“Civilization” is merely a veneer, and a thin one at that, as this case demonstrates (it’s only been a day or two!), for the underlying reality of savagery: this is the world of The Road, also of Lord Of the Flies, J. G. Ballard novels, etc.
12 Feb 2013 at 12:07 pm #296320 Feb 2013 at 6:34 am #3008
Columbia physics professor strips down to underwear during class as part of presentation:
NY Daily News, article and video
Columbia Spectator (school newspaper) article
Emlyn Hughes is not only a tenured professor, but also the deputy chairman of the physics department (now renamed physical department?).
Well, stuff like this didn’t happen when I studied physics at Columbia in the Dark Ages (at about the same time Hughes was studying physics at Stanford). And that’s why a four-year degree at Columbia nowadays costs about a quarter of a million dollars, whereas my four years at Columbia College cost about one-tenth of that, if even. If I remember correctly, tuition alone (i.e., excluding fees, books, dorm, etc.) in my freshman year was about 1% of that: $2,500, which seemed so expensive to me at the time, and I wondered how I’d ever repay my student loans. College costs have outpaced the general inflation rate by a wide margin year after year. I’d be priced out of Columbia, and most private colleges, if I were to go to college nowadays.
My objection against Hughes’s presentation is not that it is disturbing, the way some of the students have reacted, but that it is devoid of meaningful content. I had a grand time in many of my classes because the material itself was so interesting and the teacher’s presentation was enlightening. Quantum mechanics is interesting without any dressing up, but Hughes’s presentation is not at all rigorous, but rather stripped-down and threadbare. The school’s review board is rightfully debriefing him.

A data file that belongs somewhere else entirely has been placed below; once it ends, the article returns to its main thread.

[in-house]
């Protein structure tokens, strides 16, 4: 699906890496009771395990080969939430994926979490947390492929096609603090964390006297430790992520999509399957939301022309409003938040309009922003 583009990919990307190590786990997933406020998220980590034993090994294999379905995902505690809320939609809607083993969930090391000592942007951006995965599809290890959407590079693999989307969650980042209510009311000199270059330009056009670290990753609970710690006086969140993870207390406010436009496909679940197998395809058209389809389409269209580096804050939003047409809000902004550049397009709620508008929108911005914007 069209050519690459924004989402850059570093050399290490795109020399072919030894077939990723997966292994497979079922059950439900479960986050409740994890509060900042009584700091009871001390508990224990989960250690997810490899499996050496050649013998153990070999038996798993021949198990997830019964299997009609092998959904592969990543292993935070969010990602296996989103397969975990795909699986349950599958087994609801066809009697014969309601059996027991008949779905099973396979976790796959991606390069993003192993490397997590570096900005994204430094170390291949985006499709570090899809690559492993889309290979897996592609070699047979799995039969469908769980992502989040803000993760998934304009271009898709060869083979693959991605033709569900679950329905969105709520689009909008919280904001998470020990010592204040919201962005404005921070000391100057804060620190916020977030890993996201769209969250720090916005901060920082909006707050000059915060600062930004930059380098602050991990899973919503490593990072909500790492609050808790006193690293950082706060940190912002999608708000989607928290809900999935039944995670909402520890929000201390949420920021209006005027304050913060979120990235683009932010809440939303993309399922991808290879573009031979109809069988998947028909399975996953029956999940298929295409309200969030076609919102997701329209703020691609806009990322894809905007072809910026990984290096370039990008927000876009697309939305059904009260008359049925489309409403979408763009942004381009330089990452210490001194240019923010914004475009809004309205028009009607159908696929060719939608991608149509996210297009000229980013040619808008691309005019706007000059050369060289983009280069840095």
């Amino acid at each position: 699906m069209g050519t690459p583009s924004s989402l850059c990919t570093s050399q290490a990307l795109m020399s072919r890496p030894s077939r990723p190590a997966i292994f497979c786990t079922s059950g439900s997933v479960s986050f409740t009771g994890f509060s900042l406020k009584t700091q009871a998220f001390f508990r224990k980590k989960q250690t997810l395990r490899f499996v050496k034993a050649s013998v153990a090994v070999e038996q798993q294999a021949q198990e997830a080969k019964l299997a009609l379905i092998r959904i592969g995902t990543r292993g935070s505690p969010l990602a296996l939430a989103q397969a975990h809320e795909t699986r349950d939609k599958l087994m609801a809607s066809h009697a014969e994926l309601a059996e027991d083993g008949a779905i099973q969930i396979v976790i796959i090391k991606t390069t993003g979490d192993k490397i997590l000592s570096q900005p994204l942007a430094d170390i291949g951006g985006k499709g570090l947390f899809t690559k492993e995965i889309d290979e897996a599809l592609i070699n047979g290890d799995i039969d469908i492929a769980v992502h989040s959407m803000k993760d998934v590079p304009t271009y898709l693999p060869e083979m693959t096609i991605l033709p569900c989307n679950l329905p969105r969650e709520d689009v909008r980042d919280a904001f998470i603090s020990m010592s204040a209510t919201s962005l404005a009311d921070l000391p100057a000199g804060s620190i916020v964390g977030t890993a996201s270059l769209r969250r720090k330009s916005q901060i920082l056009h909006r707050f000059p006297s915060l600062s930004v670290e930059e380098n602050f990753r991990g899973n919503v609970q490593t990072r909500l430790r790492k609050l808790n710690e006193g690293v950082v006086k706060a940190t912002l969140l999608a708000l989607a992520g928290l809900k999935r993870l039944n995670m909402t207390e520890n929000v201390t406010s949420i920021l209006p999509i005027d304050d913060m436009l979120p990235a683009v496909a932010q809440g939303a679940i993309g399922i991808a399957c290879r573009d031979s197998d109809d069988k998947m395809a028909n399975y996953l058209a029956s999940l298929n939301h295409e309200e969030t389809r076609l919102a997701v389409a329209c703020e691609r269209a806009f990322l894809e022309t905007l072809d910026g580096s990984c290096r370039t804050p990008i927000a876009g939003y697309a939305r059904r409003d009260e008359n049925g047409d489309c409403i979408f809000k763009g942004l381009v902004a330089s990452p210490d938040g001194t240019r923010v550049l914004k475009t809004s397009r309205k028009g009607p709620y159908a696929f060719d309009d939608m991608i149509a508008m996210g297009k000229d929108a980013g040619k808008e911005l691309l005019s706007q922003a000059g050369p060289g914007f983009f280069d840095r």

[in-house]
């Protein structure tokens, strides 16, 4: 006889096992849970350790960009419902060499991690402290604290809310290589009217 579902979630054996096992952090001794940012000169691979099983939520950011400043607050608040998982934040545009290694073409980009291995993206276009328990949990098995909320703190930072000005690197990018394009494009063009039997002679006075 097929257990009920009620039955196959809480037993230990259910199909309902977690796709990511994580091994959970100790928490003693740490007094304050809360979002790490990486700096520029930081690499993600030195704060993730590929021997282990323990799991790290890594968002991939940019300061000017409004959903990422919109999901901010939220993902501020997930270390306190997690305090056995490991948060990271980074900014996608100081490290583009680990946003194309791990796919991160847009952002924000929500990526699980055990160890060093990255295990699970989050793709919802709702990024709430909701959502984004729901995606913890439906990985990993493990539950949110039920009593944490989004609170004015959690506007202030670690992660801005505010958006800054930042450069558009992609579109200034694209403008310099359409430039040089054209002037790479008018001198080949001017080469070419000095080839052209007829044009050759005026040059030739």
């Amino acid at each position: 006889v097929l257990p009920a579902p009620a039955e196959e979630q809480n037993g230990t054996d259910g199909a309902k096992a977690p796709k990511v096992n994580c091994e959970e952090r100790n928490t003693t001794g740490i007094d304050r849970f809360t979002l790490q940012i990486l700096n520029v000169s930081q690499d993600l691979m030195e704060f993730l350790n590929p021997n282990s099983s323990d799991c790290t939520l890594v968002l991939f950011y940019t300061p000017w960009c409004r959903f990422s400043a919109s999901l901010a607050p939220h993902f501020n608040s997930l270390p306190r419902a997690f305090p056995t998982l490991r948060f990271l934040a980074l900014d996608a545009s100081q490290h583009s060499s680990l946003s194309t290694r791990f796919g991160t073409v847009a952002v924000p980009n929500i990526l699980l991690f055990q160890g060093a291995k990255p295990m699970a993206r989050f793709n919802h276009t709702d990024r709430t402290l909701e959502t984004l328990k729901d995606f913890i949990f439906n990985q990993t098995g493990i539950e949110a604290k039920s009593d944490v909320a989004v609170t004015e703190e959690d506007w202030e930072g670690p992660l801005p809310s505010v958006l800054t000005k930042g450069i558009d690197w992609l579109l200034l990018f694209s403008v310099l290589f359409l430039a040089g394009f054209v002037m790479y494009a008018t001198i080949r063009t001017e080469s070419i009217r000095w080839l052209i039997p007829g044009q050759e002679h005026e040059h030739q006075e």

Any professors around here plan to incorporate Professor Hughes’s teaching methods anytime soon?
I wonder if McCarthy knows Hughes.
21 Feb 2013 at 9:06 am #3024
Since we are about the same age, Ken, we can compare your tuition with my “best buy” state university education. I think I started paying USD 250 a semester tuition (in-state) in the fall of 1976. I just checked the “best-buy” website to find that the annual tuition for in-state is now USD 7,694. Total in-state costs, including tuition, for one year are USD 22,340. If you happen to be out of state, then annual tuition is USD 28,446 with total costs of USD 43,848. The compounded annual in-state tuition increase is just under 8% (I figured this out with just two semesters of undergraduate math — what a bargain). That rate is outrageous.
I made a fateful decision to take two semesters of advanced physics my freshman year to leave open the possibility of pre-med. The only high point was my professor, Horst Kessemeier, from Vienna if I recall correctly, who one day brought his violin to school and demonstrated angular momentum (or similar) by sitting on a rotating stool and playing a note that caused him to spin in circles. That was high entertainment and, compared to your Columbia guy, clean fun. What a bargain. Too bad I flunked the second semester (electromagnetics and optics). I wasn’t cut out to be a doctor anyway, much less a physicist.
Seriously, though, even old school friends of mine complain about the cost of sending their kids in-state to my old uni. If you have two or three kids, it really ads up. And we’re talking about undergrad. I probably would not have had the nerve to leave the straight and narrow path and take liberal arts courses if my father or I had to incur serious debt for my education.
At least my university recently has made a commitment to insure that low-income students who are admitted can graduate debt-free. That is admirable.
For further reading I recommend:
The Economist: Not what it used to be
What I find particularly disturbing is the simultaneous erosion of the quality of academic careers. Tenured posts are reserved for a minute fraction of candidates while the rest often are doomed to a nomadic existence of limited contracts with few or no benefits. Something is rotten.
25 Feb 2013 at 10:37 am #304025 Feb 2013 at 10:41 am #304125 Feb 2013 at 11:31 am #3042
Well, yes, it is partly the format, but mostly because “the fighting Cormackians,” like the author himself, have aged or at least matured. Some have been lost forever. Then too, there is now this great wealth of crit-lit about McCarthy’s works, making them less mysterious and more accessible. We get fewer and fewer scholars airing potential interpretations here. There was a time when few knew the name Cormac McCarthy. Now it is rare to find someone who doesn’t know the name, and often they have read one or two of the novels.